About ten or so years ago, Tasha, now a fortysomething grandmother and recovering heroin addict, was shot in the calf while looking to pick up on the west side. The bullet hit a major artery, she told me, raising her pant leg to show a fearsome scar, and by the time the ambulance got her to the ER, she'd almost bled to death. She was in a coma for six and a half months, in the hospital for two and a half years. During that time, she became even more addicted to opiates—morphine, Demerol, Tylenol 4.

"I felt like a guinea pig," she says. "My shoulders was so swollen the stuff would come right back out. My booty cheeks was so swollen up I had to lie on my stomach."

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Tuesday, May 1, 2012

The politics of drug busts

Posted By on 05.01.12 at 06:30 AM

Blocks of marijuana seized by police--and displayed for reporters
  • Blocks of marijuana seized by police—and displayed for reporters

At just before 9 PM last Friday night, the Chicago Police Department sent out an e-mail announcing the “takedown” of a drug market at Ohio and Hamlin in west Humboldt Park.

It was an unusual time to announce the successful conclusion of a two-month undercover investigation, though, by an odd coincidence, it was right in the middle of an area I’d profiled in a Reader story published the day before.

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Monday, April 30, 2012

Everyone wants to legalize reefer—except for people with the power to do it!

Posted By on 04.30.12 at 09:31 AM

Outgoing congressman Barney Frank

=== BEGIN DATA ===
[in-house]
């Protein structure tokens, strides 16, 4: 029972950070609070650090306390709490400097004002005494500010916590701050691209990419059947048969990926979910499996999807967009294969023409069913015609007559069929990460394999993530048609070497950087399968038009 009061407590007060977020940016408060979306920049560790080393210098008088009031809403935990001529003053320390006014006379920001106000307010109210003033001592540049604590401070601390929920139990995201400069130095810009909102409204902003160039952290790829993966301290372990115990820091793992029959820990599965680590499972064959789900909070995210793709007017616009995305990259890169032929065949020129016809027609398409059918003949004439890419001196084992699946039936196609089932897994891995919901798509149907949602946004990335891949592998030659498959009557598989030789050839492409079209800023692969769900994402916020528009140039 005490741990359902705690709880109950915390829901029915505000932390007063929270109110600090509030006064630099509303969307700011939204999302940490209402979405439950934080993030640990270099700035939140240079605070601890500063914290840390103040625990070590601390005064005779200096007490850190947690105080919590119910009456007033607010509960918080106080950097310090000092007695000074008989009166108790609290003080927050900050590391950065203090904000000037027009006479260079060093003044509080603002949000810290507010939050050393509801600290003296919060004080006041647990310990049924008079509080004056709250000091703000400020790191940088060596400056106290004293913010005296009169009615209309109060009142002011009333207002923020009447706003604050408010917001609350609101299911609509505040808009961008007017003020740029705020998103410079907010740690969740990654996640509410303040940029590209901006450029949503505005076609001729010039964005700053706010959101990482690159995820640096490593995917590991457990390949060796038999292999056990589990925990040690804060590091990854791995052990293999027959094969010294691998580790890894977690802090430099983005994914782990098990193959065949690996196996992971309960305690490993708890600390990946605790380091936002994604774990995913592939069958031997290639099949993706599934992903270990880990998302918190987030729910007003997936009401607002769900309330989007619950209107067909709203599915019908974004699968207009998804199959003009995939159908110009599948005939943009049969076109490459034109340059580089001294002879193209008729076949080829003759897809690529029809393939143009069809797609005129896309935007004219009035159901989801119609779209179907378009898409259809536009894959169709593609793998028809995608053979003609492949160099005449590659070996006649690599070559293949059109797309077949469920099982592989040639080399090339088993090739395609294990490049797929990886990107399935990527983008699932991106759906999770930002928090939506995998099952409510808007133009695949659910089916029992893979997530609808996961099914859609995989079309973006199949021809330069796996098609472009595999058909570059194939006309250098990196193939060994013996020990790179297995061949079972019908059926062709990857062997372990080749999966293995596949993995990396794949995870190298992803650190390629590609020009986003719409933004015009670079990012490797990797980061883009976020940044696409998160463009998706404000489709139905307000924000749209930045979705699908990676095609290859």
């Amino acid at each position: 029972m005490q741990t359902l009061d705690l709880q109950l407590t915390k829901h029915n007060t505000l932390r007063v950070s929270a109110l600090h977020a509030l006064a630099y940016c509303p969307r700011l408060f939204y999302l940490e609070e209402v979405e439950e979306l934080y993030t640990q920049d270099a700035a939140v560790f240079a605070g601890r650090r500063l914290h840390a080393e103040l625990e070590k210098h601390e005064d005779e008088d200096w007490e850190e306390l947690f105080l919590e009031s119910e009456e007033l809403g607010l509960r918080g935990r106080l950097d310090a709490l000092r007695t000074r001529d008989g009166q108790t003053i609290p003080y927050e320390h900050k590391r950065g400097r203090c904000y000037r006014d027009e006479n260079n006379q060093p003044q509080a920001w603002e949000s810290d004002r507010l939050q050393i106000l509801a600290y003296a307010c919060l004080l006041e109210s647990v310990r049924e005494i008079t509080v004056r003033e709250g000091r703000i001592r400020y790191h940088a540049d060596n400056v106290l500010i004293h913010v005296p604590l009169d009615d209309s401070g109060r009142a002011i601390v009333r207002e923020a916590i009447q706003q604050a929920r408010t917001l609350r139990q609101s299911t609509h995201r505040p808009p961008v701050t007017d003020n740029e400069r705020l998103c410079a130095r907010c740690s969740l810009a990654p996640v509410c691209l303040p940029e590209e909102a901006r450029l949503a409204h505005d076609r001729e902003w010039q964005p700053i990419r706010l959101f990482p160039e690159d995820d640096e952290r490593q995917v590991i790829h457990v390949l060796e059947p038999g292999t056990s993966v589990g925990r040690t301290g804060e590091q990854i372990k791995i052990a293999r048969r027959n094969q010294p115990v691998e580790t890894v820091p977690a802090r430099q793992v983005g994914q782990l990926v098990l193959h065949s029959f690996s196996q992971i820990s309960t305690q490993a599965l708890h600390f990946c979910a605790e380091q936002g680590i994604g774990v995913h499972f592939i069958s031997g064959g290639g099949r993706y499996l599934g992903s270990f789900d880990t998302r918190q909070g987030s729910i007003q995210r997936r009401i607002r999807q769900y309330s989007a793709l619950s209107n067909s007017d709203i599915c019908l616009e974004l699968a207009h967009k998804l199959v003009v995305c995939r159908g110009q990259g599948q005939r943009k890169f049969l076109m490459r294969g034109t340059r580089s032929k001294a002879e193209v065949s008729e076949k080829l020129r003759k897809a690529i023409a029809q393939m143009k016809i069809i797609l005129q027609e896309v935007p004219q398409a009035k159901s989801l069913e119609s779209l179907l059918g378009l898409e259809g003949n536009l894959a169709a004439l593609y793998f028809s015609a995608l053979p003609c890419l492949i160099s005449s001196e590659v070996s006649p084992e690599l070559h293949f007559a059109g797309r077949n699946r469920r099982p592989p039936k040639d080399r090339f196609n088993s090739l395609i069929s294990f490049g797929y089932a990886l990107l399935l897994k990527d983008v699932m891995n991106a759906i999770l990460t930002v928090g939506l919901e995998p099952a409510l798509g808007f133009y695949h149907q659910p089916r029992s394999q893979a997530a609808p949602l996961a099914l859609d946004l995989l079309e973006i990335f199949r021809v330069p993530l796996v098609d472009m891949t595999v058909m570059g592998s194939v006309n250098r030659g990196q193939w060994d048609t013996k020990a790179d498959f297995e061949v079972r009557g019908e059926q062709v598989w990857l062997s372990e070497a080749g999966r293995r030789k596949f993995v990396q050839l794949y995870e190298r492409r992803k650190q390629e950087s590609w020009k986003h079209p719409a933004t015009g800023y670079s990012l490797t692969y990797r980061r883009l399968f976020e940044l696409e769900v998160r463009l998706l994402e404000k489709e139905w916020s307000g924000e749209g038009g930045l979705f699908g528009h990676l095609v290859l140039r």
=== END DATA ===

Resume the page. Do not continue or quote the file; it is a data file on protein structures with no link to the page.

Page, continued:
In honor of Drugs Week at the Reader, Congressman Barney Frank blasted President Obama for being such a wimp on the whole issue of marijuana.

Well, I think the timing's a bit of a coincidence. Not even sure Congressman Frank knows it’s Drugs Week at the Reader. Though I bet he's a big fan of the Reader.

As opposed to Mayor Rahm. And Mayor Daley. And a few aldermen, who aren't worth mentioning at the moment.

But let's not go on a tangent.

Specifically, Frank criticized Obama for making a "'grave mistake' by cracking down on medical marijuana dispensaries that are legal in some states," according to an article in the Hill.

"I think it's bad politics and bad policy," Frank said. "I'm very disappointed."

Bravo, Congressman Frank. I wish you would stay around for a few more terms.

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This week on the Bleader: A hard look at drugs

Posted By on 04.30.12 at 06:49 AM

Narcotics.jpg
In the past, the Reader staff has taken a look at drugs in lighthearted fashion, serious overview, or sometimes a mixture of both. But in our most recent issue, Mick Dumke's cover story on the effect that drugs and its concordant violence have had on the residents of west Humboldt Park provides a great deal of space for rumination and additional commentary. For this week's edition of "Variations on a Theme," we're approaching the world of drugs—all this week on the Bleader, look out every morning, and possibly at other points through the week, for writing on this subject.

And in case you missed it, you can take a trip to the suburbs, which is where we went for last week's "Variations on a Theme."